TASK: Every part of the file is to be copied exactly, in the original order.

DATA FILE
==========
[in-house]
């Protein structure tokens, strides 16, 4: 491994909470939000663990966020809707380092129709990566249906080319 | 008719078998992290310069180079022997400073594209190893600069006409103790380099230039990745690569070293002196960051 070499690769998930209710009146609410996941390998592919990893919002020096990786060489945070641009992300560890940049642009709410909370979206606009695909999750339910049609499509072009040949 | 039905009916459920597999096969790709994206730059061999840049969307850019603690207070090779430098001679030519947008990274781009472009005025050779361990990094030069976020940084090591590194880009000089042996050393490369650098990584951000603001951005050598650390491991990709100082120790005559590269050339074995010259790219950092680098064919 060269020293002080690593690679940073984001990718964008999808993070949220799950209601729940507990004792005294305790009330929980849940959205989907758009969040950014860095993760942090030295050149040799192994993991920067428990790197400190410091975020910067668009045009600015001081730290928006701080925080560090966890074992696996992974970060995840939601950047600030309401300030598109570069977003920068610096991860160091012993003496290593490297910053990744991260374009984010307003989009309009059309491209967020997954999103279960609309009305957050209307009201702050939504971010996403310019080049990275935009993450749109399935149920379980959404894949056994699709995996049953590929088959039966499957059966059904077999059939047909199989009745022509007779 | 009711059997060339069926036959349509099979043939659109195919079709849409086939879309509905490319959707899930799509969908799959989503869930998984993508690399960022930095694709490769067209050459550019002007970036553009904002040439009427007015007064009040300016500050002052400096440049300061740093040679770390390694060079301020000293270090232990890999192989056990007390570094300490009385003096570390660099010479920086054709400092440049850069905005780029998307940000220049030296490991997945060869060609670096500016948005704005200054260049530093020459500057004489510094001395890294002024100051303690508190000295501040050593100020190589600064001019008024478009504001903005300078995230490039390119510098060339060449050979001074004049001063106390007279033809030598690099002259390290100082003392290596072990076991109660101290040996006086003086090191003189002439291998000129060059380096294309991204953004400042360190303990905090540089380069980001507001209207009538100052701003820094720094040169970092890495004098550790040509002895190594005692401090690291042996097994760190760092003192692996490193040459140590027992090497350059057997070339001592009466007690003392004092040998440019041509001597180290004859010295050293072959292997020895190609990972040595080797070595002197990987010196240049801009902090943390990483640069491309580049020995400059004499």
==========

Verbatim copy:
[in-house]
């Protein structure tokens, strides 16, 4: 491994909470939000663990966020809707380092129709990566249906080319 | 008719078998992290310069180079022997400073594209190893600069006409103790380099230039990745690569070293002196960051 070499690769998930209710009146609410996941390998592919990893919002020096990786060489945070641009992300560890940049642009709410909370979206606009695909999750339910049609499509072009040949 | 039905009916459920597999096969790709994206730059061999840049969307850019603690207070090779430098001679030519947008990274781009472009005025050779361990990094030069976020940084090591590194880009000089042996050393490369650098990584951000603001951005050598650390491991990709100082120790005559590269050339074995010259790219950092680098064919 060269020293002080690593690679940073984001990718964008999808993070949220799950209601729940507990004792005294305790009330929980849940959205989907758009969040950014860095993760942090030295050149040799192994993991920067428990790197400190410091975020910067668009045009600015001081730290928006701080925080560090966890074992696996992974970060995840939601950047600030309401300030598109570069977003920068610096991860160091012993003496290593490297910053990744991260374009984010307003989009309009059309491209967020997954999103279960609309009305957050209307009201702050939504971010996403310019080049990275935009993450749109399935149920379980959404894949056994699709995996049953590929088959039966499957059966059904077999059939047909199989009745022509007779 | 009711059997060339069926036959349509099979043939659109195919079709849409086939879309509905490319959707899930799509969908799959989503869930998984993508690399960022930095694709490769067209050459550019002007970036553009904002040439009427007015007064009040300016500050002052400096440049300061740093040679770390390694060079301020000293270090232990890999192989056990007390570094300490009385003096570390660099010479920086054709400092440049850069905005780029998307940000220049030296490991997945060869060609670096500016948005704005200054260049530093020459500057004489510094001395890294002024100051303690508190000295501040050593100020190589600064001019008024478009504001903005300078995230490039390119510098060339060449050979001074004049001063106390007279033809030598690099002259390290100082003392290596072990076991109660101290040996006086003086090191003189002439291998000129060059380096294309991204953004400042360190303990905090540089380069980001507001209207009538100052701003820094720094040169970092890495004098550790040509002895190594005692401090690291042996097994760190760092003192692996490193040459140590027992090497350059057997070339001592009466007690003392004092040998440019041509001597180290004859010295050293072959292997020895190609990972040595080797070595002197990987010196240049801009902090943390990483640069491309580049020995400059004499």